The cull hen market – which takes 30m laying birds and six million broiler breeders a year – appears to be on a roller-coaster ride.
In the slipstream of the recent publicity surrounding poultry production in the UK – compounded by a deepening shortage of meat worldwide – some producers are now earning up to 10p a bird.
But that’s not the whole story. Others are still at the mercy of processors who are only prepared to offer a culling service and refuse to pay anything for spent birds cleared from sheds.
And in Scotland some egg producers are paying 9p a bird to have sheds emptied while others have undertaken on-farm slaughter to reduce costs.
It’s not long ago that emptying free-range sheds and cage units was a cost that had to be carried by producers. After three years of paying to have hens removed the sudden turnaround in value is generating a new and welcome income for some producers, but not all.
There are still large numbers of poultry producers who find it difficult to locate processors prepared to pay them for cull hens, even though both the domestic and export markets for this standard of white and dark meat are increasingly strong.
Processors refusing to pay for cull hens say they can’t understand how others can. They believe that because they no longer charge to remove birds – and even provide their own catching teams as part of the service – it’s helping producers.
One large midlands-based cull hen buyer was typical of those contacted.
The company says it was “very rare” for birds to be paid for and if they were it would depend on the number of birds involved and their location. The company said its new policy of not charging producers to clear units had been welcomed, but it didn’t expect cull hens would become a source of income to producers in the future.Egg producers who are now being paid for hens are getting anything from 5p to 10p a bird, depending on how many birds are involved and who provides the catching teams.
A north-east free-range producer who was about to clear 10,000 birds from his unit – and was providing his own catchers – was pleased to be getting 8p a bird. “This is the first time we’ve been paid anything so it’s a nice bonus. In the past we’ve had to pay up to 10p a bird to get rid of them.”
And even earning just a few pence a bird is better than facing a hefty bill.
One free-range producer from the midlands says it had cost him around £1000 a shed to clear each shed of 6000 birds. And with welfare and health matters to the fore, many producers have preferred to use their own catching teams – paid for at the rate of £65 per 1000 birds caught.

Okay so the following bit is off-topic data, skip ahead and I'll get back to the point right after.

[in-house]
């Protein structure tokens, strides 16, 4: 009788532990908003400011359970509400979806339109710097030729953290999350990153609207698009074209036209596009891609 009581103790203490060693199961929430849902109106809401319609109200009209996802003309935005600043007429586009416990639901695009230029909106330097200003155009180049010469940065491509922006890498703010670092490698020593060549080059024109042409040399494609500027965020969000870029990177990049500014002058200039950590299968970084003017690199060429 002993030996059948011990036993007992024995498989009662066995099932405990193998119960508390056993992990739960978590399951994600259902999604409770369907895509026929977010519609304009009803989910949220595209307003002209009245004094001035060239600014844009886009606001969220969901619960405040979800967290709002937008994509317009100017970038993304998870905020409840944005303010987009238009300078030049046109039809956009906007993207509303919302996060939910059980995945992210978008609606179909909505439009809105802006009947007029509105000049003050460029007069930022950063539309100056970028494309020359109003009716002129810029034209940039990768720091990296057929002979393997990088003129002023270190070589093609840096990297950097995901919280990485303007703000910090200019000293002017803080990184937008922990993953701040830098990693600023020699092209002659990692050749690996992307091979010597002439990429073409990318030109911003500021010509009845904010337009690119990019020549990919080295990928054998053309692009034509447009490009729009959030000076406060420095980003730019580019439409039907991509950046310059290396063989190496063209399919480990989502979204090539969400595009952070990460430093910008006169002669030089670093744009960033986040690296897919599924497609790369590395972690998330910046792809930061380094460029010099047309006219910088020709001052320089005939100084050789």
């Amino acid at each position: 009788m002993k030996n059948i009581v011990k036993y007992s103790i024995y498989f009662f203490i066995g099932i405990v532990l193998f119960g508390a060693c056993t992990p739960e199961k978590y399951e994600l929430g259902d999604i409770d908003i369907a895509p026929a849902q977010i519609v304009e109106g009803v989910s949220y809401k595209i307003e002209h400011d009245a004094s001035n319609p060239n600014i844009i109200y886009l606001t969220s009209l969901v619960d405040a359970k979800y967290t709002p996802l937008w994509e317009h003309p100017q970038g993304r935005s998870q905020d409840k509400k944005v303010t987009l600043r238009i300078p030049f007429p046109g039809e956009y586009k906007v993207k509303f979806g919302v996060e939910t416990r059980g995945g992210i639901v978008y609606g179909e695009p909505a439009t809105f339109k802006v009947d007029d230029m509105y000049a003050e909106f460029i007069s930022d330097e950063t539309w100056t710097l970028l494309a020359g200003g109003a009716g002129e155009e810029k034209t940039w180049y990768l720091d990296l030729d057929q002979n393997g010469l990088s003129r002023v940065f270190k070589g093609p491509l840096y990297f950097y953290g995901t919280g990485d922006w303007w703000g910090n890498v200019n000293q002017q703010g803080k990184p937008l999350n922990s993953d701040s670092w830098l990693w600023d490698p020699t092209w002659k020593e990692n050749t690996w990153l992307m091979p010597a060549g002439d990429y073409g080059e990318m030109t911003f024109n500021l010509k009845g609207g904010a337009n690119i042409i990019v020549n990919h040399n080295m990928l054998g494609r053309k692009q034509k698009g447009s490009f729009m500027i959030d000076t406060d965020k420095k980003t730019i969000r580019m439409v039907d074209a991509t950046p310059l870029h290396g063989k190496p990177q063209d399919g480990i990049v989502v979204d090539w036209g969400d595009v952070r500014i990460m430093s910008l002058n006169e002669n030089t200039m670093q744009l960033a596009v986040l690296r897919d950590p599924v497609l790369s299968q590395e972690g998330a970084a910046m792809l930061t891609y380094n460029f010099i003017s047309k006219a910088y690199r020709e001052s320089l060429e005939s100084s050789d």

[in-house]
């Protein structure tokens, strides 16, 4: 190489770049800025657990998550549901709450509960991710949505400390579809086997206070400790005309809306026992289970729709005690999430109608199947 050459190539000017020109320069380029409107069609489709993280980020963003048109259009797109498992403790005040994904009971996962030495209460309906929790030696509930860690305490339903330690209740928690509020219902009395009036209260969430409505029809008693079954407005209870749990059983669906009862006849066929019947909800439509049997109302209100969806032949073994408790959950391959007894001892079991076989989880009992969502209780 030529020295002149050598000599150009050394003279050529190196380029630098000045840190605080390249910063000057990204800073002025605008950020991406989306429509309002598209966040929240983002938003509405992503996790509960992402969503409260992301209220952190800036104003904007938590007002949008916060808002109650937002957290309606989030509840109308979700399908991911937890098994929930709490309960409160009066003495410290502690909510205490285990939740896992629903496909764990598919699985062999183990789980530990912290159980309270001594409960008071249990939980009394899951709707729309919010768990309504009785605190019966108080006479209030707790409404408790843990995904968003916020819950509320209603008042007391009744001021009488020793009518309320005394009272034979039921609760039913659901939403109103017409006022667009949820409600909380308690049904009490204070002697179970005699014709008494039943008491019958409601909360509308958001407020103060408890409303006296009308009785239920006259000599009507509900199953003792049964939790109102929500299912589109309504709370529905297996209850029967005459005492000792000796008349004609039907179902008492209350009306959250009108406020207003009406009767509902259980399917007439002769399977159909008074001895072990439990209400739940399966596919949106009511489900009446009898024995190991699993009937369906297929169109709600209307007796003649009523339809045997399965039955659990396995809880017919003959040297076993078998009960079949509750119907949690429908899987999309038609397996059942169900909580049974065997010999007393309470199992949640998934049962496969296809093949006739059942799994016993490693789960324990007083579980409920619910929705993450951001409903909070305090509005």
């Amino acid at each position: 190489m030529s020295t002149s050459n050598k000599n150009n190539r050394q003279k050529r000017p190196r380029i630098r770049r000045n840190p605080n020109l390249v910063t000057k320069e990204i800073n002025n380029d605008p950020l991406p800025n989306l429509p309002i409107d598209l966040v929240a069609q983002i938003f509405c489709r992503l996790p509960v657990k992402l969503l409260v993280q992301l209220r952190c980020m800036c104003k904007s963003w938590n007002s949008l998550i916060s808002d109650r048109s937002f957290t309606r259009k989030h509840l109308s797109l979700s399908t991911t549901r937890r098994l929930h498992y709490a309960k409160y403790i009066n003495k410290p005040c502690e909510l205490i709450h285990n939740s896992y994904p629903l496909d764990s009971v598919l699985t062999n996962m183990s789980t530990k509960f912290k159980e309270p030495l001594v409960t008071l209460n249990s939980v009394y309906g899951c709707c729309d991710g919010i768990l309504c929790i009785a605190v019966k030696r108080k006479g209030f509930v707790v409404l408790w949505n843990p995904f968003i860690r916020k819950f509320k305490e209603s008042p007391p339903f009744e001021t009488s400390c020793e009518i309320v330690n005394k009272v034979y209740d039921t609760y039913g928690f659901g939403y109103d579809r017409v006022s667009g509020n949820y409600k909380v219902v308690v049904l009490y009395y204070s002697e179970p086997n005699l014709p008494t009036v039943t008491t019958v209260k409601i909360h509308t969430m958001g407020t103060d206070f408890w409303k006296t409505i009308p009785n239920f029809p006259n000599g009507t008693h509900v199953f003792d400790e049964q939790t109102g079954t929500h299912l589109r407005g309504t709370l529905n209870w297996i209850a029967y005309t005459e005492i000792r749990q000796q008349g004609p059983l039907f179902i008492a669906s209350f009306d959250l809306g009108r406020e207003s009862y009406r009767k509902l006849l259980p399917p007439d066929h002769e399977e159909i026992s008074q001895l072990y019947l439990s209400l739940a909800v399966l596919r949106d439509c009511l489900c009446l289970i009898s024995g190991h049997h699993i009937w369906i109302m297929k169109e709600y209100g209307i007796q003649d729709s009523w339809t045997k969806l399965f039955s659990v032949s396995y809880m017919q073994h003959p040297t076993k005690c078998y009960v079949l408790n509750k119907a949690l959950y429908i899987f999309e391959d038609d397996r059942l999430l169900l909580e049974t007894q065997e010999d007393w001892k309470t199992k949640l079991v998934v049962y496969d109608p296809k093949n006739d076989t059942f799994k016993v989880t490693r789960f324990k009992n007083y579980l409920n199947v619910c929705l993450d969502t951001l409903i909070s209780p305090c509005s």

De-populating free-range sheds using your own catching-team still incurs a cost, but with some of these birds now valued at 10p each, it’s turning the culling operation into one that earns instead of costs.
Case study: Duncan Priestner
The return of the export market for meat and other material generated by UK cull hens looks likely to maintain some income for producers in the foreseeable future although any hike in values is unlikely, according to Cheshire producer Duncan Priestner.
He’s got around 100,000 birds a year to move and says major processors are now looking for supplies of meat from cull hens.
From a situation that has seen him paying up to 22p a bird to clear hens from his barn and free-range units, he’s now earning 4-6p per bird after paying for his own catching teams.
“The export market to West Africa is now open again and hopefully that will sustain a market for dark meat,” says Mr Priestner, who is vice-chairman (eggs) of the NFU’s Poultry Board.
Case study: Noble Foods
When it comes to the value of cull hens it may not be a lot but it’s better than nothing, says Andrew Joret of Noble Foods at Tring, Hertfordshire.
“On average producers are no longer paying to have birds removed. If they are using their own catching teams costing 6-7p a bird, there may be a few pence per bird left over.
“It’s not a lot but it’s an improvement on having to cope will cull hen removal as a cost to the business – and the more hens a producer can offer should help lift the price he gets per bird.”
Mr Joret said that within the last two years the cull hen market has moved from a situation where producers had to pay around 15p per bird to have them removed to one that now sees spent birds generating at least some income on the back of the improved worldwide prices for chickenmeat.e_SClB”We’ve come from a situation where 10% of cull hens sold in the UK were sold whole as complete birds – largely to the ethnic trade – to one where the vast majority of carcasses are split with most of the breast meat used by the home market.
“The export market is now a major buyer with China – via Hong Kong – taking wings while West Africa is accounting for legs.
“At the time producers were paying up to 16p a bid to have them removed from their units it was because there was no export market operating – and this supply of meat relies on an export trade,” says Mr Joret.